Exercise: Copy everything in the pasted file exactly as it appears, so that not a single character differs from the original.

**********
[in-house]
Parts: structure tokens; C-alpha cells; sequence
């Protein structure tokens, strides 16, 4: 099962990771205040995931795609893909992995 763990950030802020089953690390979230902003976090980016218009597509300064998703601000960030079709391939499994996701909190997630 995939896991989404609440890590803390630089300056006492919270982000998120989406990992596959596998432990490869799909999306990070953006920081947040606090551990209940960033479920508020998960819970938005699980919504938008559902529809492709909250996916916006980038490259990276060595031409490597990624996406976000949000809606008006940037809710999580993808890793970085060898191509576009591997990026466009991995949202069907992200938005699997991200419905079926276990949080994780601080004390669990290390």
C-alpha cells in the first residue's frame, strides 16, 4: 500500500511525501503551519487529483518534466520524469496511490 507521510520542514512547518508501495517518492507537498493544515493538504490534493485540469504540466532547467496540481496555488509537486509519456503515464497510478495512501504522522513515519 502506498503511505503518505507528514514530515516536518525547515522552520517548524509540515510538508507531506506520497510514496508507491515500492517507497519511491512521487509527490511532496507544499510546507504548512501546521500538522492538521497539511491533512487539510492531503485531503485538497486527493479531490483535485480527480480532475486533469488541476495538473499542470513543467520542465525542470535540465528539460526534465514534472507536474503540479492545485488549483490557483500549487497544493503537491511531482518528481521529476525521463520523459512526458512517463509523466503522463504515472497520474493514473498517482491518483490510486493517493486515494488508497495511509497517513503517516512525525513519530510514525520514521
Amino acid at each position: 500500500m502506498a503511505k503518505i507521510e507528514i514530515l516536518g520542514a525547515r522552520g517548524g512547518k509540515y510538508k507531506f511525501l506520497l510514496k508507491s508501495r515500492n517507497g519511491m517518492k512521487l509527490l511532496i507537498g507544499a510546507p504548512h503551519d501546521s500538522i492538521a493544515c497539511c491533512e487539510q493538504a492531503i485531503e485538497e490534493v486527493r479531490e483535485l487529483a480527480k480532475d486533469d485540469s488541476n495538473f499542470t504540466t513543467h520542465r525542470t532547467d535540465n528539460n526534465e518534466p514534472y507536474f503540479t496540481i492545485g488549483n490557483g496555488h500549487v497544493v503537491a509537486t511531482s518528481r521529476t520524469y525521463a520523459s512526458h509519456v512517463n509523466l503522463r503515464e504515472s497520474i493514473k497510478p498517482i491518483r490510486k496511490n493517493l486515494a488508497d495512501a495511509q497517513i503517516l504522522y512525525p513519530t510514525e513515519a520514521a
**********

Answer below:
[in-house]
Parts: structure tokens; C-alpha cells; sequence
């Protein structure tokens, strides 16, 4: 099962990771205040995931795609893909992995 763990950030802020089953690390979230902003976090980016218009597509300064998703601000960030079709391939499994996701909190997630 995939896991989404609440890590803390630089300056006492919270982000998120989406990992596959596998432990490869799909999306990070953006920081947040606090551990209940960033479920508020998960819970938005699980919504938008559902529809492709909250996916916006980038490259990276060595031409490597990624996406976000949000809606008006940037809710999580993808890793970085060898191509576009591997990026466009991995949202069907992200938005699997991200419905079926276990949080994780601080004390669990290390």
C-alpha cells in the first residue's frame, strides 16, 4: 500500500511525501503551519487529483518534466520524469496511490 507521510520542514512547518508501495517518492507537498493544515493538504490534493485540469504540466532547467496540481496555488509537486509519456503515464497510478495512501504522522513515519 502506498503511505503518505507528514514530515516536518525547515522552520517548524509540515510538508507531506506520497510514496508507491515500492517507497519511491512521487509527490511532496507544499510546507504548512501546521500538522492538521497539511491533512487539510492531503485531503485538497486527493479531490483535485480527480480532475486533469488541476495538473499542470513543467520542465525542470535540465528539460526534465514534472507536474503540479492545485488549483490557483500549487497544493503537491511531482518528481521529476525521463520523459512526458512517463509523466503522463504515472497520474493514473498517482491518483490510486493517493486515494488508497495511509497517513503517516512525525513519530510514525520514521
Amino acid at each position: 500500500m502506498a503511505k503518505i507521510e507528514i514530515l516536518g520542514a525547515r522552520g517548524g512547518k509540515y510538508k507531506f511525501l506520497l510514496k508507491s508501495r515500492n517507497g519511491m517518492k512521487l509527490l511532496i507537498g507544499a510546507p504548512h503551519d501546521s500538522i492538521a493544515c497539511c491533512e487539510q493538504a492531503i485531503e485538497e490534493v486527493r479531490e483535485l487529483a480527480k480532475d486533469d485540469s488541476n495538473f499542470t504540466t513543467h520542465r525542470t532547467d535540465n528539460n526534465e518534466p514534472y507536474f503540479t496540481i492545485g488549483n490557483g496555488h500549487v497544493v503537491a509537486t511531482s518528481r521529476t520524469y525521463a520523459s512526458h509519456v512517463n509523466l503522463r503515464e504515472s497520474i493514473k497510478p498517482i491518483r490510486k496511490n493517493l486515494a488508497d495512501a495511509q497517513i503517516l504522522y512525525p513519530t510514525e513515519a520514521a